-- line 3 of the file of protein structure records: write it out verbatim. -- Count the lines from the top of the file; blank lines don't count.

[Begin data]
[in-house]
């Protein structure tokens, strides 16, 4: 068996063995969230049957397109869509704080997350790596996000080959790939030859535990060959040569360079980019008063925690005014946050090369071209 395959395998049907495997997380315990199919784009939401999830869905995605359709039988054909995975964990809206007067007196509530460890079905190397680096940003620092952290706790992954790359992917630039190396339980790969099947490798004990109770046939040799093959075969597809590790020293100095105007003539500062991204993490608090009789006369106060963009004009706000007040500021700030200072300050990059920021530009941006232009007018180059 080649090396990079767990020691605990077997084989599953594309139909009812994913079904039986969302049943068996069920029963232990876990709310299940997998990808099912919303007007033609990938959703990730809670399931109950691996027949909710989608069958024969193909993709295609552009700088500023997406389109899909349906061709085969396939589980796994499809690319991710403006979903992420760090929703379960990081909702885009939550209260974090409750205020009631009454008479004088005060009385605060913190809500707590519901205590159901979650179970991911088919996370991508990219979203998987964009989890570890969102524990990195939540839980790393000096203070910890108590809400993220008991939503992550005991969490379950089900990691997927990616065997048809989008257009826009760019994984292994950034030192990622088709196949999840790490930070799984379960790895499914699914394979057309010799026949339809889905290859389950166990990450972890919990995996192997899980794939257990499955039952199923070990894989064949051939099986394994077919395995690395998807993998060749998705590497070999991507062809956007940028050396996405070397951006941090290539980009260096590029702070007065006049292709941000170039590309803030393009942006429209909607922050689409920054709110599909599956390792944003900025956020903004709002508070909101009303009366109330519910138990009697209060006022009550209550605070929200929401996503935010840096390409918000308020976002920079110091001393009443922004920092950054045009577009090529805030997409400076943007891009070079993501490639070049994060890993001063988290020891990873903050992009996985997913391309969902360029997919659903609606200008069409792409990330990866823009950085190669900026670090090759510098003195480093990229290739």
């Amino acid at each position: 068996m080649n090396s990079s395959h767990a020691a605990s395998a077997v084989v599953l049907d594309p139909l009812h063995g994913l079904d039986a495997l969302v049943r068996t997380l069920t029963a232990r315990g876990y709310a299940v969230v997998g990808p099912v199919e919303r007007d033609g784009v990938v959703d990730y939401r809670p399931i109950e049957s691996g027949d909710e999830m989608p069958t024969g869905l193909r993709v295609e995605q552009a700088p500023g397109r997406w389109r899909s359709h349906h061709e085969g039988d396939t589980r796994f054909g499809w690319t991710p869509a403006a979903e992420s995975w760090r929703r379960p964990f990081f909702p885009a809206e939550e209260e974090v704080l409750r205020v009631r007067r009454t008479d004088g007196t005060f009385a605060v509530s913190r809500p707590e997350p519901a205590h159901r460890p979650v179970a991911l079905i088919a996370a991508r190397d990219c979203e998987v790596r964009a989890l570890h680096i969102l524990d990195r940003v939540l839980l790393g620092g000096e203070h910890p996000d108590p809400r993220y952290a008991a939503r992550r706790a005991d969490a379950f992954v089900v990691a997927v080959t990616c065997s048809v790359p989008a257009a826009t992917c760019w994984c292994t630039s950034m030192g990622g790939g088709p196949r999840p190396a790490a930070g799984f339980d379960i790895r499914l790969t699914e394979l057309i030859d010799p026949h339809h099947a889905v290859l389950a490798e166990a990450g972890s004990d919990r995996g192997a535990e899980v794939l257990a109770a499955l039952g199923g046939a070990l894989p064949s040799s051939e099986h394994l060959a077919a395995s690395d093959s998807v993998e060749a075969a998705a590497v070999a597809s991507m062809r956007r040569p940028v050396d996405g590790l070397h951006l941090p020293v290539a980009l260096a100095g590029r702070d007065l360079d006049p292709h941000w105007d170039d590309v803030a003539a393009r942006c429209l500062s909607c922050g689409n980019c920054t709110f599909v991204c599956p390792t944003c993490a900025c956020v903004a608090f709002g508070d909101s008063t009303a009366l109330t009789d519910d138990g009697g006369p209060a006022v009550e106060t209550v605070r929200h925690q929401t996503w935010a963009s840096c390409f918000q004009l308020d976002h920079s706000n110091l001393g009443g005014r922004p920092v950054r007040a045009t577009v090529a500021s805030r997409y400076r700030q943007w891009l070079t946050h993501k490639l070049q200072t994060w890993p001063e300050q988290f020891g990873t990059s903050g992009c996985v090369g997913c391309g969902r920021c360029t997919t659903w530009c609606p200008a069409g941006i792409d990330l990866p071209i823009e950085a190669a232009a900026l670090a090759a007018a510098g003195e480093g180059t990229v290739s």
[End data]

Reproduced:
């Amino acid at each position: 068996m080649n090396s990079s395959h767990a020691a605990s395998a077997v084989v599953l049907d594309p139909l009812h063995g994913l079904d039986a495997l969302v049943r068996t997380l069920t029963a232990r315990g876990y709310a299940v969230v997998g990808p099912v199919e919303r007007d033609g784009v990938v959703d990730y939401r809670p399931i109950e049957s691996g027949d909710e999830m989608p069958t024969g869905l193909r993709v295609e995605q552009a700088p500023g397109r997406w389109r899909s359709h349906h061709e085969g039988d396939t589980r796994f054909g499809w690319t991710p869509a403006a979903e992420s995975w760090r929703r379960p964990f990081f909702p885009a809206e939550e209260e974090v704080l409750r205020v009631r007067r009454t008479d004088g007196t005060f009385a605060v509530s913190r809500p707590e997350p519901a205590h159901r460890p979650v179970a991911l079905i088919a996370a991508r190397d990219c979203e998987v790596r964009a989890l570890h680096i969102l524990d990195r940003v939540l839980l790393g620092g000096e203070h910890p996000d108590p809400r993220y952290a008991a939503r992550r706790a005991d969490a379950f992954v089900v990691a997927v080959t990616c065997s048809v790359p989008a257009a826009t992917c760019w994984c292994t630039s950034m030192g990622g790939g088709p196949r999840p190396a790490a930070g799984f339980d379960i790895r499914l790969t699914e394979l057309i030859d010799p026949h339809h099947a889905v290859l389950a490798e166990a990450g972890s004990d919990r995996g192997a535990e899980v794939l257990a109770a499955l039952g199923g046939a070990l894989p064949s040799s051939e099986h394994l060959a077919a395995s690395d093959s998807v993998e060749a075969a998705a590497v070999a597809s991507m062809r956007r040569p940028v050396d996405g590790l070397h951006l941090p020293v290539a980009l260096a100095g590029r702070d007065l360079d006049p292709h941000w105007d170039d590309v803030a003539a393009r942006c429209l500062s909607c922050g689409n980019c920054t709110f599909v991204c599956p390792t944003c993490a900025c956020v903004a608090f709002g508070d909101s008063t009303a009366l109330t009789d519910d138990g009697g006369p209060a006022v009550e106060t209550v605070r929200h925690q929401t996503w935010a963009s840096c390409f918000q004009l308020d976002h920079s706000n110091l001393g009443g005014r922004p920092v950054r007040a045009t577009v090529a500021s805030r997409y400076r700030q943007w891009l070079t946050h993501k490639l070049q200072t994060w890993p001063e300050q988290f020891g990873t990059s903050g992009c996985v090369g997913c391309g969902r920021c360029t997919t659903w530009c609606p200008a069409g941006i792409d990330l990866p071209i823009e950085a190669a232009a900026l670090a090759a007018a510098g003195e480093g180059t990229v290739s």